Birds in Malta do not get all the protection they deserve, bird-watching in spring is exciting in Malta, as various species pass by on the way to continental Europe, and, thanks to dedicated volunteers who monitor protected birds against hunting offenses, many survive the journey.
Robin is a common and brave bird. Click on the images to enlarge them
Adapted from the questionnaire used here.
Anti-consumerist travel achievement: fully ditching make-up. This happened way before 2018, but I never blogged about it much. I had never used much of that stuff, but every little item means more space in the luggage and more toxic chemicals down the drain. Using nail polish requires a nail polish remover. Using mascara calls for special fluid suitable for the eye area. Everything is packed in unrecyclable single-use plastics. It’s so much easier without any of these things! When I was younger, I allowed myself to get convinced that especially formal occasions demand following social conventions. I understand that many women also use make-up as a form of creative expression, and that these things help people, especially with less standard looks, feel more confident. Going around without make-up and not using facial cosmetics means exposing one’s skin to a world that is often cruel and merciless for women. Just think of the language in advertising: ‘impurities’, ‘imperfections’… Let’s cut this crap – we don’t owe the world perfection. Leave the cyborg looks to those people who are paid to look like this.
Bucket-list destination visited: Austrian Alps, Sahara Desert.
Cuisine, discovered this year: Ghanaian (in Hamrun, Malta). Emmanuel is not the most organised restaurant, but it’s genuine and low-key. Fried plantain with beans is excellent. Continue reading
As we completed half of our studies, my best friend at the time and I set off to opposite ends of the European continent for our much-awaited exchange semester. We had both been informed that our dormitory rooms will only have the most basic furniture, and we chose very different ways to deal with it. My friend at the time decided to travel with a huge suitcase complete with pans and cutlery. I went with clothes for all seasons and products that I was told were expensive in the destination. This was before Facebook, meaning, before exchange, second-hand and upcycling groups.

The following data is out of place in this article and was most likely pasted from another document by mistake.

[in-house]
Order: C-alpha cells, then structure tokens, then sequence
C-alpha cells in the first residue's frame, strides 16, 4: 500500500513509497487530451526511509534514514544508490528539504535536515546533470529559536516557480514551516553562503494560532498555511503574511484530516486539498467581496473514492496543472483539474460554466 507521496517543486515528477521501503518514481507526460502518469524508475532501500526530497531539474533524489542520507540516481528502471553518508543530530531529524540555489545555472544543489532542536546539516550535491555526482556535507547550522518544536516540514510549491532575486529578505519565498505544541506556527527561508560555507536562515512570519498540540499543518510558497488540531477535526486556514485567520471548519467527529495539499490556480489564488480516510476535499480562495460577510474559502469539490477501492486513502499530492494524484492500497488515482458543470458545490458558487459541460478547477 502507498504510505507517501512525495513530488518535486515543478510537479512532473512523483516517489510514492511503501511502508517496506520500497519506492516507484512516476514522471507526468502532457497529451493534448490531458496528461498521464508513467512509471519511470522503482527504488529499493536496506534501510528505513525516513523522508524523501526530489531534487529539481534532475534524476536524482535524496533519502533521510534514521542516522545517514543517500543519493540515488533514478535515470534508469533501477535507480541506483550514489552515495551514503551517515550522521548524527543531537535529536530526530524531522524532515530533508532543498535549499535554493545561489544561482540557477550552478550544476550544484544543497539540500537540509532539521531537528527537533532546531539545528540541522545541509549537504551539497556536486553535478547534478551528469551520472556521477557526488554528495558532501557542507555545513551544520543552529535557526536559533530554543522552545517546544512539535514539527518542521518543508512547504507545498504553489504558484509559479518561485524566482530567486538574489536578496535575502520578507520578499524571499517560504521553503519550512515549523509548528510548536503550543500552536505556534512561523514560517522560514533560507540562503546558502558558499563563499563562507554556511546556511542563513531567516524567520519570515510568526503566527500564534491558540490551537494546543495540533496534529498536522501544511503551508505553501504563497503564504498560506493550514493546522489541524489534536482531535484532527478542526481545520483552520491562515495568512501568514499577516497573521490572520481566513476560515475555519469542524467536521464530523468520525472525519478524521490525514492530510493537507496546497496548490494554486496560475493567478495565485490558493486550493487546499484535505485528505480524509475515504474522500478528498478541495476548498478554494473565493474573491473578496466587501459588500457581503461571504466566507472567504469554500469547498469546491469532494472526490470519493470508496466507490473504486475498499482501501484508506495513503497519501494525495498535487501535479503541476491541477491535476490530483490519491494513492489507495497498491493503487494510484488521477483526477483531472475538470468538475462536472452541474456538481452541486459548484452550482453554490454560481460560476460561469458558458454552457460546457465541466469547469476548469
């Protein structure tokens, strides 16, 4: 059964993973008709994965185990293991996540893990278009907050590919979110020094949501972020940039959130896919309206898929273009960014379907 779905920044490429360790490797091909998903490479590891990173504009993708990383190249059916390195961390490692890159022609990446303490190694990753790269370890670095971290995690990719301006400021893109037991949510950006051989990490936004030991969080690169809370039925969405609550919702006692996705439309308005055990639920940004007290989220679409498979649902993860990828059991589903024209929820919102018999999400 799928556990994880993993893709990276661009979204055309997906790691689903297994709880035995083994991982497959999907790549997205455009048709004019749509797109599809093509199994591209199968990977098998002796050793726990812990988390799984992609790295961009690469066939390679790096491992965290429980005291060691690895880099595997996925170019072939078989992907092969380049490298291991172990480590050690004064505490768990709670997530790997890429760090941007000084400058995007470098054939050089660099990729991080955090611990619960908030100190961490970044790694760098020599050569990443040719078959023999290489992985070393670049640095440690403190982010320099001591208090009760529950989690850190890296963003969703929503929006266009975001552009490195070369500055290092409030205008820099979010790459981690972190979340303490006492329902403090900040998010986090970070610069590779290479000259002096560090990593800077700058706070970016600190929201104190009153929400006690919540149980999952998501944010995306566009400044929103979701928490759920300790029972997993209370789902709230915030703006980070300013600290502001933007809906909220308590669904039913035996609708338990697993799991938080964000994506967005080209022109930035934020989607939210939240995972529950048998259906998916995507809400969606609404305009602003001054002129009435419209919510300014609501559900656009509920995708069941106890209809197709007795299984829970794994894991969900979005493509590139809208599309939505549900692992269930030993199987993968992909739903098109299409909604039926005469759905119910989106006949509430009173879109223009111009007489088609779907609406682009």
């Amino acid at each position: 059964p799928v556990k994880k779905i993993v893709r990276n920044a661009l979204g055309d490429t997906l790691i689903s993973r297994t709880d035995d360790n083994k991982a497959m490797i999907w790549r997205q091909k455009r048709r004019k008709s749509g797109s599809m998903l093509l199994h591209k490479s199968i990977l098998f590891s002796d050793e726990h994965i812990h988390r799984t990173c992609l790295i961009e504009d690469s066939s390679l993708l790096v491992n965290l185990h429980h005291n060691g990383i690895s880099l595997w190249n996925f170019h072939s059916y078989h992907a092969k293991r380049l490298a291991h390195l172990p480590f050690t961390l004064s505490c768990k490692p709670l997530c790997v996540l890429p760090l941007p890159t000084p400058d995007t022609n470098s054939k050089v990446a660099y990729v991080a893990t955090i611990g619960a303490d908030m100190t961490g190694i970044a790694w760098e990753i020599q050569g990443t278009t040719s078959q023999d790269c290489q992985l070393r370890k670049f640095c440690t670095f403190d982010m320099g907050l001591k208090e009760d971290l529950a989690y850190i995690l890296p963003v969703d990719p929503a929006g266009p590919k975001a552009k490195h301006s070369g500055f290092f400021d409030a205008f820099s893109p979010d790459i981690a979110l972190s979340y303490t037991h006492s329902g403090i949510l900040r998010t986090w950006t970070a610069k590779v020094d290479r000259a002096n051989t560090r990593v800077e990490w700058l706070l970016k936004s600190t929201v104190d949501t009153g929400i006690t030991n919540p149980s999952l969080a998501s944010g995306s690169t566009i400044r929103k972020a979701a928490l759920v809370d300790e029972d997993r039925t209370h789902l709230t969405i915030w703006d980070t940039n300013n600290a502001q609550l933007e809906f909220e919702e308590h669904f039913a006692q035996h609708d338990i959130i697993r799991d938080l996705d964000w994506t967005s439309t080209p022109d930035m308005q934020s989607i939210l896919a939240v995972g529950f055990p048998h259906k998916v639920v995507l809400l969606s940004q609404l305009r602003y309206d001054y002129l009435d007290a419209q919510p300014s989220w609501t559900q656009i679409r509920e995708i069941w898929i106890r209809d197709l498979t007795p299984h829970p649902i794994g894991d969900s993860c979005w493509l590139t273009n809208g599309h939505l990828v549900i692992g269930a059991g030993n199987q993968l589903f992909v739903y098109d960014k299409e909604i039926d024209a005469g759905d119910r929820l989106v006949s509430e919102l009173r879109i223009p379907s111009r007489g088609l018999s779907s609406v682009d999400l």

Fortunately for me, I found that the dormitory kitchen, shared with seven other rooms, was fully equipped. I also found that the previous inhabitant left a pillow and a blanket, so I didn’t need to look for those. People who stayed in the more expensive dormitories, either because they applied too late or because they preferred not to share anything, had their own kitchenette – and had to procure utensils themselves. Ever since that time I’ve been contemplating this issue – kitchenware is bulky, heavy and, although not extremely expensive, adds to the ballooning initial costs when moving to a new country. How to go about it in an affordable and sustainable way?
In the first post about an essential kit to take along when moving countries, I wrote about an essential wardrobe to go through most of the life situations in one’s new home. I want to make it clear that all of the countries I’ve lived in had plenty of shops for various budgets, but whenever I can, I try to avoid a shopping spree in a new country, because it is neither financially nor environmentally sustainable. It can also feel totally overwhelming in a new place, before I get to know how to navigate it.
The headache of packing a huge suitcase before the trip. The compulsory journey to Ikea in a new location. The equations and calculations – how many clothes, how many decorative items, if any, how many things for daily life… I certainly don’t miss any of those. These were my chores of moving to a new country, and I’ve lived in quite a few – usually for various short-term projects or interships. The stay in Malta is my longest, and perhaps it’s a good chance to contemplate how I would do it differently today.
Moving to Sweden in 2006 and moving to Malta recently are worlds apart in terms of logistics and my skills in moving around. When my bestie at the time and I set off to our Erasmus adventure on the opposite ends of Europe, we dreaded the thought of having to buy various utensils, bed linen and the like. My friend decided to take as much stuff as she could possibly carry, and I thought I’ll freeride on the shared kitchen. When I arrived, I found out that the previous student had left some bedsheets behind, which I happily used. In Budapest two years later, I bought some simple things at Ikea and left a box for a student I knew when I moved out – I was told the box travelled for several years to come from one Lithuanian student to another. Buying mugs, forks and pillowcases in each new country is annoying.
Since then I am continuously working to optimise my luggage when I travel, and so moving into a new life abroad would not be tremendously different from a trip on a low-cost airline. These are the tips I’d like to pass on to movers of today.